OK, let’s hear the next song, then on to Gnarls. Um, one more. My brain told me to head on over but my ears and heart told me to stay put. Why would I leave something so good? Could Gnarls Barkley be any better? Maybe. Maybe not.

I wound up staying until the last note, introduced myself and got a business card. Maybe I still have it somewhere. I think I reviewed her next album. But I never forgot her. Great to see she’s still at it.

Obviously I have no regrets over that choice to miss Gnarls over some “unknown” rocker. I see a couple of music takeaways there: the biggest isn’t always the best, bragging rights don’t outweigh pure art, trust your ears not the hype, and appearances can be deceiving.

It’s possible that Gnarls Barkley show could have been the best thing I’d ever heard. I’ll never know, will I? Same as for the hundreds of thousands of concerts I’ve missed, versus the 3,000 I’ve caught. So maybe another takeaway is, the old bird in the hand, grass is greener. And I may get another chance because Green announced in February that GB is getting back together.


And tons of great singers and swoon-worthy harmonies. The results are in for this year’s virtual competition (‘Gimme Shelter/In Place”) and the viewing is varied and compelling (for the most part), but I can’t wait to get back in the pines for next year’s, where some of the best music making happens between the stages. Congrats to all involved for pulling this off. The 59-year-old festival can’t be stopped by devastating fires or pandemics, and is one of the reasons living in SoCal is so rich.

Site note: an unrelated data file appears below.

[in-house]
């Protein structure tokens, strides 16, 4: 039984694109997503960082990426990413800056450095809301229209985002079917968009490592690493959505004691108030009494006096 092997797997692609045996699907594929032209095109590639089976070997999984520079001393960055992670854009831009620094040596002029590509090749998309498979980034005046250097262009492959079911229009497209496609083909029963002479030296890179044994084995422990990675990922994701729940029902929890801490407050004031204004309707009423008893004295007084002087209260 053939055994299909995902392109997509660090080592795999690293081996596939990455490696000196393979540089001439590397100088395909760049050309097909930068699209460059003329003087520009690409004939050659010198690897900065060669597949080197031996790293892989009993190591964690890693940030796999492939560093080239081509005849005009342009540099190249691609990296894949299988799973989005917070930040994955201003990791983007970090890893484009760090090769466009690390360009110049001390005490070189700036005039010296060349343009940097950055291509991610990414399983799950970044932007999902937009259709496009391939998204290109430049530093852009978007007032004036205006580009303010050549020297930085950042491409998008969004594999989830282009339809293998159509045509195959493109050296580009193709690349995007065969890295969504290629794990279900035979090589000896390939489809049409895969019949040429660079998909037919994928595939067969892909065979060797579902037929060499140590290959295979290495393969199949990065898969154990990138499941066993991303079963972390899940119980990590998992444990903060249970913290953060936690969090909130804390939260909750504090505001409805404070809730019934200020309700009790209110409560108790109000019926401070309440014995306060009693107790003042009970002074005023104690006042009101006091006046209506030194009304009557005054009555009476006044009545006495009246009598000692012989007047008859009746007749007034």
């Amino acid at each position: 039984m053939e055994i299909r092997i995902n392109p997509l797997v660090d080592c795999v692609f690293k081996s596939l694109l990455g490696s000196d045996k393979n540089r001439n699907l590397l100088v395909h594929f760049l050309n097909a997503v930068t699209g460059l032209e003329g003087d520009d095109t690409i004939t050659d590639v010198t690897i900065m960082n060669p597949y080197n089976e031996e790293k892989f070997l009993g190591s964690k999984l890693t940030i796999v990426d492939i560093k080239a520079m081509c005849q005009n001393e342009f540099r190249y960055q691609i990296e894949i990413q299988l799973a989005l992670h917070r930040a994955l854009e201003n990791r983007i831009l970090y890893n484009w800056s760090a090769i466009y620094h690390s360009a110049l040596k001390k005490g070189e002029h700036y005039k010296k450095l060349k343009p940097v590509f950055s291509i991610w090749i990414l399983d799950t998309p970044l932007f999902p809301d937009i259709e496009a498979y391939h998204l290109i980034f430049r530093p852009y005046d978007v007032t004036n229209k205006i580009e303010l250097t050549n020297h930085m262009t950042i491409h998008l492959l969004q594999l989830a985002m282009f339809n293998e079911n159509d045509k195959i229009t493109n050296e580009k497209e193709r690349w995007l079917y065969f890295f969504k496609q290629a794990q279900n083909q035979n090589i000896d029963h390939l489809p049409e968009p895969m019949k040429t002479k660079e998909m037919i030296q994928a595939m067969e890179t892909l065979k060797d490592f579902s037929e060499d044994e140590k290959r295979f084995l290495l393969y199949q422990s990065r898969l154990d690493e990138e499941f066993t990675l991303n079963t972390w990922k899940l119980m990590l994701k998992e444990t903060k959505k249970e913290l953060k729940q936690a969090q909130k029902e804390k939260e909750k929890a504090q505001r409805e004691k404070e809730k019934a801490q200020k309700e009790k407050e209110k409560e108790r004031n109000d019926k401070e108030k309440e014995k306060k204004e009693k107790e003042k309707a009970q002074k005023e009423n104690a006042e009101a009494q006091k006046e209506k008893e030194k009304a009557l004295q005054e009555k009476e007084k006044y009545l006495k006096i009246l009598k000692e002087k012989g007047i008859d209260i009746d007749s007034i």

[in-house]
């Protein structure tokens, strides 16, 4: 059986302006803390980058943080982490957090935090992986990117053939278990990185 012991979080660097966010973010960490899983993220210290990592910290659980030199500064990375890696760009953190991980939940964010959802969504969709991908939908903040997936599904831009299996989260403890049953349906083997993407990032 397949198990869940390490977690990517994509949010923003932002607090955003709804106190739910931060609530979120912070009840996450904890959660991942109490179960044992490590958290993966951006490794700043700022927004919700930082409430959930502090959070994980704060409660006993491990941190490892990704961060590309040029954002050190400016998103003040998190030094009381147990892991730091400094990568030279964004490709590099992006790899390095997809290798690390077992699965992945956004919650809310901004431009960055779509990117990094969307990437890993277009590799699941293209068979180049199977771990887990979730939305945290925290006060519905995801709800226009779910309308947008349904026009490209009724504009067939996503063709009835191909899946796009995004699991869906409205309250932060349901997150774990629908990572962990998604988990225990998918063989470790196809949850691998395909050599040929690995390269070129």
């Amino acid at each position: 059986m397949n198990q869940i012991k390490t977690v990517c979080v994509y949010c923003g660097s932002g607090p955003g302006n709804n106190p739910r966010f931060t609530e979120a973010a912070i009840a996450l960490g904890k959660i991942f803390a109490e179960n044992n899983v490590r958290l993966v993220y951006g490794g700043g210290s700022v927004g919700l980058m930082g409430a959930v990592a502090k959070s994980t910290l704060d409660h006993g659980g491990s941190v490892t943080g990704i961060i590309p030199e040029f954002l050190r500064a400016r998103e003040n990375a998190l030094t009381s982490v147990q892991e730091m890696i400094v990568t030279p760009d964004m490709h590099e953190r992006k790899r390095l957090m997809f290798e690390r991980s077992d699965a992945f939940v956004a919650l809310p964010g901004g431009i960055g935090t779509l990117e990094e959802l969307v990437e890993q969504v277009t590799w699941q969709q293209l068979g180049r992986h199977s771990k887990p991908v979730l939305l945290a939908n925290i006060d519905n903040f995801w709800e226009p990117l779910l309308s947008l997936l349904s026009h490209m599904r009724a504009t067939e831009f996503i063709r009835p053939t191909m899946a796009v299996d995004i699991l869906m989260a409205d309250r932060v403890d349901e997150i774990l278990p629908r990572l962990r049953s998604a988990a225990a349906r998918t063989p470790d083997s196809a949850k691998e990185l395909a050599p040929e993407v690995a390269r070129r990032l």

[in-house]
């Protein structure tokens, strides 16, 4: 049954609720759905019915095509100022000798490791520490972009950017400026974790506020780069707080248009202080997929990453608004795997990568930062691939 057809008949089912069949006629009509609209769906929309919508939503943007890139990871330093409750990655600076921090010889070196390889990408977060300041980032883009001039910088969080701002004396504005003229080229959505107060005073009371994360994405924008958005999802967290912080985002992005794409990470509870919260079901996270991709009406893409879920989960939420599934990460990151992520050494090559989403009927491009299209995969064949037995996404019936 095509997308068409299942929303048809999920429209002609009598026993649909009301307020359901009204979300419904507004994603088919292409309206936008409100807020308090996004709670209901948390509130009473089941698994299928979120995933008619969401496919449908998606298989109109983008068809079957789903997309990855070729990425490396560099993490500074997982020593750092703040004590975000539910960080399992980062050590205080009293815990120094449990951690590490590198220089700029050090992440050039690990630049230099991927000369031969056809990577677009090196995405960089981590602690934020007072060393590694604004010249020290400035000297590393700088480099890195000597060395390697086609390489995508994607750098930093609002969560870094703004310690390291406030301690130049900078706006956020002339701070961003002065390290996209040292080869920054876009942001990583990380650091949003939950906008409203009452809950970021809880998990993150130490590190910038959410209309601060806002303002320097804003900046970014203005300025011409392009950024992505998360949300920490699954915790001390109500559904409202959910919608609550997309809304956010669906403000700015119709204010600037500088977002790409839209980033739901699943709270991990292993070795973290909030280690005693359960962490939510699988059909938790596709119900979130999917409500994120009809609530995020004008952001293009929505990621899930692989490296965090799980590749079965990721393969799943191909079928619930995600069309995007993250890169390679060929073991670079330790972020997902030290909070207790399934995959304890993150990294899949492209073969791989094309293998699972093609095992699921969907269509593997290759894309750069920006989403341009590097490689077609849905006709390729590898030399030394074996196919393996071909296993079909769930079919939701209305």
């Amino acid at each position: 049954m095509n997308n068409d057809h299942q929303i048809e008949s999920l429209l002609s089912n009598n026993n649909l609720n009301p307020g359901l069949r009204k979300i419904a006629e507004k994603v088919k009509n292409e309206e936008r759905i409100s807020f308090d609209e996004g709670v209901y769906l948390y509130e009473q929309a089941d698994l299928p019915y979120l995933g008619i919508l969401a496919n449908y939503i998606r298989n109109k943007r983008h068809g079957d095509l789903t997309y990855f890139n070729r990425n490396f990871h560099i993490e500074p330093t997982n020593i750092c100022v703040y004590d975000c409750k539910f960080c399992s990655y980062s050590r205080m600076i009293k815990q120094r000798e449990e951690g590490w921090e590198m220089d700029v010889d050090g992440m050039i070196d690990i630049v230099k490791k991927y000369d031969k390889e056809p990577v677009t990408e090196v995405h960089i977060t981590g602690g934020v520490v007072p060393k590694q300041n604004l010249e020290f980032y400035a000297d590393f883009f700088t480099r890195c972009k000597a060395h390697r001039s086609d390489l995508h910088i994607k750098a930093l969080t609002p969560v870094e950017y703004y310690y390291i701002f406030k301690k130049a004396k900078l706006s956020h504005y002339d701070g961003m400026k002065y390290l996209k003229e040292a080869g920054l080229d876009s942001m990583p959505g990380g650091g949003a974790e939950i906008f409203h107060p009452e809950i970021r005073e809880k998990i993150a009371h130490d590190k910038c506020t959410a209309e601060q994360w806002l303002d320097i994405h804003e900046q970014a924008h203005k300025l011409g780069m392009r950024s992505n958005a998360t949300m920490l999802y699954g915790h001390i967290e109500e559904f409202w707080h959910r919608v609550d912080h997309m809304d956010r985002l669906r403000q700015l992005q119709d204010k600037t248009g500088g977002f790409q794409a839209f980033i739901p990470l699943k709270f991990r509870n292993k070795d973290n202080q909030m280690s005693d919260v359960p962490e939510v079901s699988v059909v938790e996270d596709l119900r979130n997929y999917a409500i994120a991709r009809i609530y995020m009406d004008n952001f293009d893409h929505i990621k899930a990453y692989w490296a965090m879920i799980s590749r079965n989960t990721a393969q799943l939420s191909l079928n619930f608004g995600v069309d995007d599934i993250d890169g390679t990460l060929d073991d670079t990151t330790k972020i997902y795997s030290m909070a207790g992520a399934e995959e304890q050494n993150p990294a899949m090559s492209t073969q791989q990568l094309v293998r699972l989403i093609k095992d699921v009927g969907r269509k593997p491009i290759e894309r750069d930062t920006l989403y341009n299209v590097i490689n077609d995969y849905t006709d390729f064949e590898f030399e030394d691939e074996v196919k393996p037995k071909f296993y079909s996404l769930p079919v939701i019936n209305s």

BLACK BANDCAMP — While Bandcamp’s Juneteenth fundraiser has ended (for 24 hours the online music company donated 100 percent of their take to the NAACP Legal Defense Fund, and pledged to do so every Juneteenth hereafter, as well as donate an additional $30,000 per year to partner with organizations that fight for racial justice and create opportunities for people of color) — you can still browse a growing crowd-sourced list of Black musicians on Bandcamp. Search by literally hundreds of genres and stream, purchase, and amplify these artists:

Charles Andrews has listened to a lot of music of all kinds, including more than 2,000 live shows. He has lived in Santa Monica for 34 years and wouldn’t live anywhere else in the world. Really. Send love and/or rebuke to him at